Keywords: Haemagglutinin, influenza A(H1N1)pdm09, neuraminidase, Northeast India, pandemic

How to cite this article:
Biswas D, Dutta M, Sarmah K, Yadav K, Buragohain M, Sarma K, Borkakoty B. Genetic characterisation of influenza A(H1N1)pdm09 viruses circulating in Assam, Northeast India during 2009–2015. Indian J Med Microbiol 2019;37:42-9

How to cite this URL:
Biswas D, Dutta M, Sarmah K, Yadav K, Buragohain M, Sarma K, Borkakoty B. Genetic characterisation of influenza A(H1N1)pdm09 viruses circulating in Assam, Northeast India during 2009–2015. Indian J Med Microbiol [serial online] 2019 [cited 2021 Jan 16];37:42-9. Available from:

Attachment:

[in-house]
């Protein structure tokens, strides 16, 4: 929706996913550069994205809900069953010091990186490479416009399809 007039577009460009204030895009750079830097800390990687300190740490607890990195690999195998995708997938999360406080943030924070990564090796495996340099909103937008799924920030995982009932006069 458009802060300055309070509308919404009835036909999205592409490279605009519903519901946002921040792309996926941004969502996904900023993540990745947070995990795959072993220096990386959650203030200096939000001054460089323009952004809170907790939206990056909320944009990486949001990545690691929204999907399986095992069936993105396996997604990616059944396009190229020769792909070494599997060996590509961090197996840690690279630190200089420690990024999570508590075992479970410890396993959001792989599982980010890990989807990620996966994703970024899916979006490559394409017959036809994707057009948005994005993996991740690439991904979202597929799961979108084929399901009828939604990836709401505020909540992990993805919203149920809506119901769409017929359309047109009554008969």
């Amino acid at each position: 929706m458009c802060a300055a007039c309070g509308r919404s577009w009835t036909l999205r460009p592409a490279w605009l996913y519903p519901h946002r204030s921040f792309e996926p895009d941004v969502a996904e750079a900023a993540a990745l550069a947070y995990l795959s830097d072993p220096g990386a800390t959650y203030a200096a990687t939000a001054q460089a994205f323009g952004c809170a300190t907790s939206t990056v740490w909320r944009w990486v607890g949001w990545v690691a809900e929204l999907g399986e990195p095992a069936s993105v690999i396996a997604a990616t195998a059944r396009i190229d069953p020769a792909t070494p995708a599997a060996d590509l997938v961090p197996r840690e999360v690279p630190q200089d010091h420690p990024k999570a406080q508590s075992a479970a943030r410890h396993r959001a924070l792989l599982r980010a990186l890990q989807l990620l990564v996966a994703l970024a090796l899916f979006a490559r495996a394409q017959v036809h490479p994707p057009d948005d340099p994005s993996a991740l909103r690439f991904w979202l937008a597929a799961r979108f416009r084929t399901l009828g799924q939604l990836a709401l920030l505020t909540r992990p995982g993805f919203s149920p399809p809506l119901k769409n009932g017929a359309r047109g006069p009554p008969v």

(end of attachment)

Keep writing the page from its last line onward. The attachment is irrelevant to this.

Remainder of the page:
~ Introduction Top